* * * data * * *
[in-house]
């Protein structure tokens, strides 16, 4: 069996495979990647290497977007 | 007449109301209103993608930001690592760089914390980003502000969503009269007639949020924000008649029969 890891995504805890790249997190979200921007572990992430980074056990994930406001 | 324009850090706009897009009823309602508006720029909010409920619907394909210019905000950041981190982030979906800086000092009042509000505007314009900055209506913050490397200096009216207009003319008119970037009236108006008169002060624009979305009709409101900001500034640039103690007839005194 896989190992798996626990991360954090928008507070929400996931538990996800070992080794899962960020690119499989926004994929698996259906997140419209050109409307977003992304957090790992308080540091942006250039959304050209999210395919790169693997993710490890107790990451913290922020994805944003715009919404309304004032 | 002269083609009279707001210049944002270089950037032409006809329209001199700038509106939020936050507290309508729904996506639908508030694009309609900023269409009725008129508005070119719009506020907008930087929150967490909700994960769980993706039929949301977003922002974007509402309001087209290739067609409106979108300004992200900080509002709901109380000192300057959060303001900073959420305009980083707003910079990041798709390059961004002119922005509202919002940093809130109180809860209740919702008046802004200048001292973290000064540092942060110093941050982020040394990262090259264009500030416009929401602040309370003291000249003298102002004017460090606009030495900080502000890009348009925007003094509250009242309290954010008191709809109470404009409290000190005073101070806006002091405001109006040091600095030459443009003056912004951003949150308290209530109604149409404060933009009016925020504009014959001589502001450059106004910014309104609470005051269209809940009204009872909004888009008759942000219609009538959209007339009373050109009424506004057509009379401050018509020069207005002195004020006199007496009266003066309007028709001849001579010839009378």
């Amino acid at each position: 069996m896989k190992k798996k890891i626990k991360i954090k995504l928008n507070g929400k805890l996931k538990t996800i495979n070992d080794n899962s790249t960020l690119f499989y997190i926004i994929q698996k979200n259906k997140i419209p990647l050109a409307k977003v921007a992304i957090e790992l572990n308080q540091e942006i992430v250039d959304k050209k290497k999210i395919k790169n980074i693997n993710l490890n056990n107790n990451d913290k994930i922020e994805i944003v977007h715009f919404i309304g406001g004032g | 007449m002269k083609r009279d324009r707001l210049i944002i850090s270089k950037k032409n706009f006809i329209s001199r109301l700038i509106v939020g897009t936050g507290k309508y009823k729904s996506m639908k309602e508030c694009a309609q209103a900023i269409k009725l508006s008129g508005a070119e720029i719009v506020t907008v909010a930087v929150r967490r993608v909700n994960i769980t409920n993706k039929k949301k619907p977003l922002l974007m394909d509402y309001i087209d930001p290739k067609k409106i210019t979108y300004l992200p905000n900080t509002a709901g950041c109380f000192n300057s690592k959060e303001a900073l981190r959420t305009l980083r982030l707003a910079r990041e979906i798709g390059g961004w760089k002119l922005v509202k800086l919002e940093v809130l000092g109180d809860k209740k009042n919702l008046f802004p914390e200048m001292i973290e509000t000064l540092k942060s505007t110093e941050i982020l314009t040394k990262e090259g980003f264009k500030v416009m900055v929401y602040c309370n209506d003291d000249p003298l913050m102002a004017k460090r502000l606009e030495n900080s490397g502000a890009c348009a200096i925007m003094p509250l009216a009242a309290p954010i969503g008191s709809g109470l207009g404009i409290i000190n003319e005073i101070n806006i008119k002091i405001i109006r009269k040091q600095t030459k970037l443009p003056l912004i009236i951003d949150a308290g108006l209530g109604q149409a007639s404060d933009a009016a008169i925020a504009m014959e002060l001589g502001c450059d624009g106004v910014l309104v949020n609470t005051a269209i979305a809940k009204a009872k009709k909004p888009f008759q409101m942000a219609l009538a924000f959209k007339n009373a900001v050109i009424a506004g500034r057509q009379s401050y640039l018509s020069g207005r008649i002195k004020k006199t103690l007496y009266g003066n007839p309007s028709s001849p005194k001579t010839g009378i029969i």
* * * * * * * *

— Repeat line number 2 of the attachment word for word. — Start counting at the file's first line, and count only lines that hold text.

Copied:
């Protein structure tokens, strides 16, 4: 069996495979990647290497977007 | 007449109301209103993608930001690592760089914390980003502000969503009269007639949020924000008649029969 890891995504805890790249997190979200921007572990992430980074056990994930406001 | 324009850090706009897009009823309602508006720029909010409920619907394909210019905000950041981190982030979906800086000092009042509000505007314009900055209506913050490397200096009216207009003319008119970037009236108006008169002060624009979305009709409101900001500034640039103690007839005194 896989190992798996626990991360954090928008507070929400996931538990996800070992080794899962960020690119499989926004994929698996259906997140419209050109409307977003992304957090790992308080540091942006250039959304050209999210395919790169693997993710490890107790990451913290922020994805944003715009919404309304004032 | 002269083609009279707001210049944002270089950037032409006809329209001199700038509106939020936050507290309508729904996506639908508030694009309609900023269409009725008129508005070119719009506020907008930087929150967490909700994960769980993706039929949301977003922002974007509402309001087209290739067609409106979108300004992200900080509002709901109380000192300057959060303001900073959420305009980083707003910079990041798709390059961004002119922005509202919002940093809130109180809860209740919702008046802004200048001292973290000064540092942060110093941050982020040394990262090259264009500030416009929401602040309370003291000249003298102002004017460090606009030495900080502000890009348009925007003094509250009242309290954010008191709809109470404009409290000190005073101070806006002091405001109006040091600095030459443009003056912004951003949150308290209530109604149409404060933009009016925020504009014959001589502001450059106004910014309104609470005051269209809940009204009872909004888009008759942000219609009538959209007339009373050109009424506004057509009379401050018509020069207005002195004020006199007496009266003066309007028709001849001579010839009378």